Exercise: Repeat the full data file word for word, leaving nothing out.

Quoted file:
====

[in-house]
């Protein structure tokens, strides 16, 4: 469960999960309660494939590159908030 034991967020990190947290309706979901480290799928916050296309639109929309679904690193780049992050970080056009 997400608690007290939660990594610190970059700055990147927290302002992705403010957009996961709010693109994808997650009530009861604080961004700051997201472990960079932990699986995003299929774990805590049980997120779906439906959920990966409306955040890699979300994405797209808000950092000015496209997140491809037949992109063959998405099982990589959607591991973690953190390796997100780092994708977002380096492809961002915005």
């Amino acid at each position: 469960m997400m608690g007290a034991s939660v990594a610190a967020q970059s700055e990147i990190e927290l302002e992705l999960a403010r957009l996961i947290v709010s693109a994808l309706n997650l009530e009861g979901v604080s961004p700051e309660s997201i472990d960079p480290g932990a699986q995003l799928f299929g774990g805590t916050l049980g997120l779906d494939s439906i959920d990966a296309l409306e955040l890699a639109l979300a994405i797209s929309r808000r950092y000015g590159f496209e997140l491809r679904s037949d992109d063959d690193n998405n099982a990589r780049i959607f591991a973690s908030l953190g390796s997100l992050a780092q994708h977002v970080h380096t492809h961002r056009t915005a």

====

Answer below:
[in-house]
């Protein structure tokens, strides 16, 4: 469960999960309660494939590159908030 034991967020990190947290309706979901480290799928916050296309639109929309679904690193780049992050970080056009 997400608690007290939660990594610190970059700055990147927290302002992705403010957009996961709010693109994808997650009530009861604080961004700051997201472990960079932990699986995003299929774990805590049980997120779906439906959920990966409306955040890699979300994405797209808000950092000015496209997140491809037949992109063959998405099982990589959607591991973690953190390796997100780092994708977002380096492809961002915005």
């Amino acid at each position: 469960m997400m608690g007290a034991s939660v990594a610190a967020q970059s700055e990147i990190e927290l302002e992705l999960a403010r957009l996961i947290v709010s693109a994808l309706n997650l009530e009861g979901v604080s961004p700051e309660s997201i472990d960079p480290g932990a699986q995003l799928f299929g774990g805590t916050l049980g997120l779906d494939s439906i959920d990966a296309l409306e955040l890699a639109l979300a994405i797209s929309r808000r950092y000015g590159f496209e997140l491809r679904s037949d992109d063959d690193n998405n099982a990589r780049i959607f591991a973690s908030l953190g390796s997100l992050a780092q994708h977002v970080h380096t492809h961002r056009t915005a």